Most children, especially in the toddler years, love to help. This is a wonderful trait which should be encouraged throughout childhood. Asking children to help, do chores, work with others or participate in activities that are focused on improving someone else’s situation, is beneficial for building their sense of social responsibility and connection, as well as fostering internal feelings of being capable, independent and having something to offer the world.
Although this might not seem like play, it can absolutely be integrated into your daily routines in a playful way, by offering children choices in what or how they would like to be of service to others.
Includes - Tidying, cleaning, helping family members (including siblings), helping others (e.g. neighbours), picking up litter, thoughtful gestures, fixing, donating and sharing.
The 5-a-Day of play is by no means a prescriptive or exhaustive list of things that your child must do every day. There are plenty of ways that your child might be playing or exploring that I haven't included in my suggestions, or they may be engaging in a couple of different kinds of play at the same time, so this shouldn't be used as a schedule (parents have enough of those to juggle already). I hope that it can be used more as a guide to help parents, educators and children themselves to think about the play opportunities that children are offered and consider, firstly whether or not children are getting enough play time at all, and secondly whether or not there is enough diversity and balance in what or how they play.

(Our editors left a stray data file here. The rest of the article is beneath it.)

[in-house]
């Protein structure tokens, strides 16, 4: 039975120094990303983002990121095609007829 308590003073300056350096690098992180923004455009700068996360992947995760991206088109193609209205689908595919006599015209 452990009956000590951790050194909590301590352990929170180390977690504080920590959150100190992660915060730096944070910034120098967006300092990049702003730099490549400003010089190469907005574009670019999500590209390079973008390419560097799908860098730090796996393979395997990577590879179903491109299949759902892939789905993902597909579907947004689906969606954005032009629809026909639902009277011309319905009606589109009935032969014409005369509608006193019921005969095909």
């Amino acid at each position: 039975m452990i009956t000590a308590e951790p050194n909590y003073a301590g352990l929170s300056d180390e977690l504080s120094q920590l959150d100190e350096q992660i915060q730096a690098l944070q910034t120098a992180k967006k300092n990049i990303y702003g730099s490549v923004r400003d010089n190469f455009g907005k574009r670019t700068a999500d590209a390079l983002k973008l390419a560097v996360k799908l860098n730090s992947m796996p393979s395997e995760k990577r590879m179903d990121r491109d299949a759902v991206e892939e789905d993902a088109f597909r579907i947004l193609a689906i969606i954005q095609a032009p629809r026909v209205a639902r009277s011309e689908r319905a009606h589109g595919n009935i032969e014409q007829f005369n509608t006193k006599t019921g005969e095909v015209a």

And of course we can't overlook the importance of free, unstructured play time. While I am suggesting that you provide opportunities and encourage your child to play in each of the above ways on a daily basis, I also suggest that whenever possible you allow your child to make their own choices about how they play within each of the categories e.g. take them to the park but then allow them to choose what they want to play while they're there.
Unstructured, self-directed play time is enormously valuable for children, promoting independence, creativity, problem-solving, cooperation, initiative and giving children the chance to identify their own strengths and interests. It's also worth bearing in mind that children will usually play far more contentedly and for longer with games or activities of their own creation or choosing.
In the absence of clear evidence of the benefits or harm that screen time can cause, it is up to each family to decide what place they will take up in your family life. I hope that parents are able to use this 5-a-Day guide to strike the best balance between the many different ways their children are able to play.